(Bloomberg) — Fidelity Management Trust Co. and the U.S. unit of generator-maker ABB Ltd. won an appeals court decision that upends a trial judge’s finding that breaches of their legal obligations cost ABB retirement plan participants more than $35 million.
A 2-1 majority of the U.S. Court of Appeals in St. Louis ruled Fidelity had no obligation to recapture for plan participants $1.7 million in overnight “float” income because the funds weren’t a plan asset as defined by federal law. The panel unanimously agreed ABB breached its duty by failing to monitor plan record-keeping costs.
Still, the appeals court faulted U.S. District Judge Nanette Laughrey’s methods for computing damages and returned the case to her Jefferson City, Missouri, court for further consideration. The judge’s 2012 ruling came after a 16-day trial without a jury.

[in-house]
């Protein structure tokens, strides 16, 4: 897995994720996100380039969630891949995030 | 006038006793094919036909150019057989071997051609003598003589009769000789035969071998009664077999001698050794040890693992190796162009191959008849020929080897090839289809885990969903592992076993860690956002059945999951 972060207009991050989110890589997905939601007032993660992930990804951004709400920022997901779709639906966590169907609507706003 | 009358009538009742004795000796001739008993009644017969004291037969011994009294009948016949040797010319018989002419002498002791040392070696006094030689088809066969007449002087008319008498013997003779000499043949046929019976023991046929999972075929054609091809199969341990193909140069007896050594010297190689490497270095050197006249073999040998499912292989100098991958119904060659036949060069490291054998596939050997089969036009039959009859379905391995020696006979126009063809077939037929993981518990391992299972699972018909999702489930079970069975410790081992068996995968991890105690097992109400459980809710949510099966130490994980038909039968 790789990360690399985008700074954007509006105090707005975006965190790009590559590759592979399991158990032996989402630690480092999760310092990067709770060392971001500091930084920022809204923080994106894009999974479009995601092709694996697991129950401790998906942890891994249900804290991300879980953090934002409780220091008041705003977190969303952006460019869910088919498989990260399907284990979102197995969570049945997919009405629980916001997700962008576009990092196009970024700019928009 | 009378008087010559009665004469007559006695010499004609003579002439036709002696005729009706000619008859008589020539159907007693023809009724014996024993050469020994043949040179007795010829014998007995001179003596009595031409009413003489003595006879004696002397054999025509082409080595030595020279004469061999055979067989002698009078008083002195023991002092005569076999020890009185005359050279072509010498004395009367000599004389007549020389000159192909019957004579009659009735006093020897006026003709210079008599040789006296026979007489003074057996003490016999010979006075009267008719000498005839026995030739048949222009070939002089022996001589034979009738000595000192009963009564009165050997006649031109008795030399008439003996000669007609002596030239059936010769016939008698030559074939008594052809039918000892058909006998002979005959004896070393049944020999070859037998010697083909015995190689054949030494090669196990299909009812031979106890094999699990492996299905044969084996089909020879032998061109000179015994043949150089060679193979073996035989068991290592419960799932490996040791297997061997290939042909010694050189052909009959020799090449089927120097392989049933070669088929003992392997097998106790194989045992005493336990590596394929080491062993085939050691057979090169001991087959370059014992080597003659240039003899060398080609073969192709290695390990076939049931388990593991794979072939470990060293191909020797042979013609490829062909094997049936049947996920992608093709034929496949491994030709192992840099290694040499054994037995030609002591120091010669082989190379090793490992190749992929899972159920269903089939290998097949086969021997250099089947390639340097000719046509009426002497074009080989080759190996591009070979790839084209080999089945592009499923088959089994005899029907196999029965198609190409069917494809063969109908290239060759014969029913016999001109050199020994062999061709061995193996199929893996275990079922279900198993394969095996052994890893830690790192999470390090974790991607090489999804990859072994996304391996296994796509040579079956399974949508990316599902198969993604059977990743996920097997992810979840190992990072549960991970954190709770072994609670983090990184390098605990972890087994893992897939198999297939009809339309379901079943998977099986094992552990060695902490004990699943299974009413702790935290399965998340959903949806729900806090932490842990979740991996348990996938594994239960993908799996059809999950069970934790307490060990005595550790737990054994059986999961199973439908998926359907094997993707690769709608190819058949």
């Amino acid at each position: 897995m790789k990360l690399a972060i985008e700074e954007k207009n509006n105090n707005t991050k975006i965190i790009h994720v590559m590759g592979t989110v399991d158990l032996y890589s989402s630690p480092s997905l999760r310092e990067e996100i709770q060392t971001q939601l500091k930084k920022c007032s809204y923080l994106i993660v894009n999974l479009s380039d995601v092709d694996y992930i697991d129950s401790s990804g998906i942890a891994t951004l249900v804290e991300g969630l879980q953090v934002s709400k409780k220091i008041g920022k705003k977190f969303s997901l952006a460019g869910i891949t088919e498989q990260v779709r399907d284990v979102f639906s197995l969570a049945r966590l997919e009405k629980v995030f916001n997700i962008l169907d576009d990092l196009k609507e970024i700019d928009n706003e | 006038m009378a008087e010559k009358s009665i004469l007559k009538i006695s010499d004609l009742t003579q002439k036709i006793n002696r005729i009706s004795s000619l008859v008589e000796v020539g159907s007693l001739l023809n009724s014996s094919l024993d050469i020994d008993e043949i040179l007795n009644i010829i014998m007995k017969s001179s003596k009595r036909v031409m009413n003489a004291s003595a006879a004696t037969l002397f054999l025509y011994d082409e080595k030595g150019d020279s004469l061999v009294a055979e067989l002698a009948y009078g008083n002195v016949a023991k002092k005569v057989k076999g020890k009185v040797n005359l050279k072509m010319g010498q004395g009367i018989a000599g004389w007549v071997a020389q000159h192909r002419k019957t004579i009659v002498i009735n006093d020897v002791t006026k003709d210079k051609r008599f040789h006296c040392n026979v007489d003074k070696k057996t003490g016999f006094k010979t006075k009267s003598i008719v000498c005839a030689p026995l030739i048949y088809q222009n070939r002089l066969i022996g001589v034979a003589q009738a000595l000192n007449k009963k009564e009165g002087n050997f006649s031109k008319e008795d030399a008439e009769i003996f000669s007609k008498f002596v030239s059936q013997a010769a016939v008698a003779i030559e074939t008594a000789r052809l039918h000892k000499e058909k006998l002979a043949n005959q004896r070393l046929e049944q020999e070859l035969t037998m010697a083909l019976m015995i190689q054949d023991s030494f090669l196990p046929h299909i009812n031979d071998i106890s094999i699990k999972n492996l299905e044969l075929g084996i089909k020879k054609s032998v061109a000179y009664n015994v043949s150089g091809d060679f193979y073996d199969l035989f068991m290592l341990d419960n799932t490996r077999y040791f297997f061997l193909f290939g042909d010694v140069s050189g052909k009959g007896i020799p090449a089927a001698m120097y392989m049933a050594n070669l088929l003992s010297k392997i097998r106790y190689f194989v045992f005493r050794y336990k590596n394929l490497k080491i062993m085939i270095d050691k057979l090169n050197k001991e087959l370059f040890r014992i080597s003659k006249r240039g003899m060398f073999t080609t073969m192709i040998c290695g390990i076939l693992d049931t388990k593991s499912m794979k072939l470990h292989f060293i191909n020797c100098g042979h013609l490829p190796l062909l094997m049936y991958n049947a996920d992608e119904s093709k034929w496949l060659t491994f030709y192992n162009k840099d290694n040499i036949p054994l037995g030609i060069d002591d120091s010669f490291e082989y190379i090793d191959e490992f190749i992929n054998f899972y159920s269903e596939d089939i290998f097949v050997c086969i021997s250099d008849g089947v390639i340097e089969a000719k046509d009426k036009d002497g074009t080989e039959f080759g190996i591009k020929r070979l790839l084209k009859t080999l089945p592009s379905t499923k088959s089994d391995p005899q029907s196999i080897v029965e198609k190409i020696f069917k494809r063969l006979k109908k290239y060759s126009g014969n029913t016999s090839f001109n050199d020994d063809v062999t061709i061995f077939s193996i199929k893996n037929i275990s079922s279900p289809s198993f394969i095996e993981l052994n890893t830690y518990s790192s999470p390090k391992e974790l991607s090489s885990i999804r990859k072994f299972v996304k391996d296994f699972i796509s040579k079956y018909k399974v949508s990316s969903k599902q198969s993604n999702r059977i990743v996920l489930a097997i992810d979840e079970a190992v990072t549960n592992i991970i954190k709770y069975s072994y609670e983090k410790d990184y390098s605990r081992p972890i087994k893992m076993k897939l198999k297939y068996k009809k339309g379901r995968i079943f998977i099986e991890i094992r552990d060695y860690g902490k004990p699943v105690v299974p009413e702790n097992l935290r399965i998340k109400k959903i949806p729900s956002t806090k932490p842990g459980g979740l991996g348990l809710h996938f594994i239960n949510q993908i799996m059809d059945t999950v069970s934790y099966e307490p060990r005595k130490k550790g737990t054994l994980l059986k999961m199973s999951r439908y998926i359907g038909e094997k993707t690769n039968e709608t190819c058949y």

The group lawsuit was filed in December 2006 on behalf of a class of more than 12,800 participants, according to the complaint. It was tried before Laughrey without a jury in January 2010.
At issue was the management of ABB Inc’s. Personal Retirement Investment Savings Management — or PRISM — plans. Fidelity Trust acted as a trustee and record keeper.
“This is a victory not just for ABB employees but for all 401(k) plan employees and retirees who have and continue to pay excessive record-keeping fees,” Jerome Schlichter, a lawyer for the plaintiffs, said in an e-mailed statement.
“It affirms that plan sponsors have a fiduciary duty to monitor these costs and make sure they are reasonable,” said Schlichter, a partner in the St. Louis law firm Schlichter Bogard & Denton LLP.
Barry Dillon, a spokesman for ABB’s Cary, North Carolina-based U.S. unit, didn’t immediately respond to a voice-mail message seeking comment on today’s decision. ABB Ltd. is based in Zurich.